FIG. 17 is a characteristic diagram showing a gain characteristic and a phase characteristic of the linearizer according to Embodiment 8, which are compared with the gain characteristic and the phase characteristic of the linearizer according to Embodiment 4 as shown in FIG. 11.

According to such the structure, the gain characteristic and the phase characteristic can be adjusted.

A resistor, an inductor, or a capacitor may be connected in series or in parallel with the diodes.

Embodiment 9

FIG. 18 is a circuit diagram showing a linearizer according to Embodiment 9 of the present invention.

In the linearizer according to Embodiment 9 as shown in FIG. 18, a plurality of pairs, each of which is the pair of diodes 8 and 12 of the linearizer according to Embodiment 7 as shown in FIG. 15, are provided in parallel (8 b, 12 b). Other structures are identical to those shown in FIG. 15.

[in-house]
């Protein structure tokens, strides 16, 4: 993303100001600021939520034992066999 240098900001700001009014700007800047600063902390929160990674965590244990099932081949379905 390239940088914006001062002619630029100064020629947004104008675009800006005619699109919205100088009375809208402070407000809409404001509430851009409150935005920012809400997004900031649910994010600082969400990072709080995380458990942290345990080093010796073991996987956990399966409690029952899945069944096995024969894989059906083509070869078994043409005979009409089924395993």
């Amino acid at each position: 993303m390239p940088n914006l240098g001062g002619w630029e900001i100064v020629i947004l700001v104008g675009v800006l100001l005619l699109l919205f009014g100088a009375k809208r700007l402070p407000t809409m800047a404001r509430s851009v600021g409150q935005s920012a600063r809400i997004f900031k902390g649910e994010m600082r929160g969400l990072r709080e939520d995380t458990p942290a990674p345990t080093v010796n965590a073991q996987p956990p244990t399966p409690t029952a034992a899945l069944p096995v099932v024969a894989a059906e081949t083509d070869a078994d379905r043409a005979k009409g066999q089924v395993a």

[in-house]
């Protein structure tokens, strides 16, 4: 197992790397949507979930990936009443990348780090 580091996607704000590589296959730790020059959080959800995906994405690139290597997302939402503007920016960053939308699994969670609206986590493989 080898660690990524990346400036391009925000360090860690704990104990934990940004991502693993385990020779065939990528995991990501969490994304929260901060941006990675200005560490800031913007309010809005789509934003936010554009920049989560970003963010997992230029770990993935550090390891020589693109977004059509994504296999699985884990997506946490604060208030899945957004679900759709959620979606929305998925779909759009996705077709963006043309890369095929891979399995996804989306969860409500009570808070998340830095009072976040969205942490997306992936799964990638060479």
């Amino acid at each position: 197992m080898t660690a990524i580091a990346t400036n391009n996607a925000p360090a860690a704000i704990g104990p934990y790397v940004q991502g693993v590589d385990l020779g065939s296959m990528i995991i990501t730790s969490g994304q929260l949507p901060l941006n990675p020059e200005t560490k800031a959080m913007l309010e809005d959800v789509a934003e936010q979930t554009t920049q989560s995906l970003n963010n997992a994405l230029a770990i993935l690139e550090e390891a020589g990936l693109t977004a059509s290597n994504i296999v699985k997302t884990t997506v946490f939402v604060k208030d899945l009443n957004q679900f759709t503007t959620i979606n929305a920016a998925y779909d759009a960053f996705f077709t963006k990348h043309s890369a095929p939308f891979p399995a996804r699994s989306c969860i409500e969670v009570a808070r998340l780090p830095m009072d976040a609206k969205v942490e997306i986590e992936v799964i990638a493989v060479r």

FIG. 19 is a characteristic diagram showing a gain characteristic and a phase characteristic of the linearizer according to Embodiment 9, which are compared with the gain characteristic and the phase characteristic of the linearizer according to Embodiment 4 as shown in FIG. 11.

According to such the structure, the gain characteristic and the phase characteristic can be adjusted.

A resistor, an inductor, or a capacitor may be connected in series or in parallel with the diodes.

As in Embodiment 8, a plurality of diodes may be provided in series.

Embodiment 10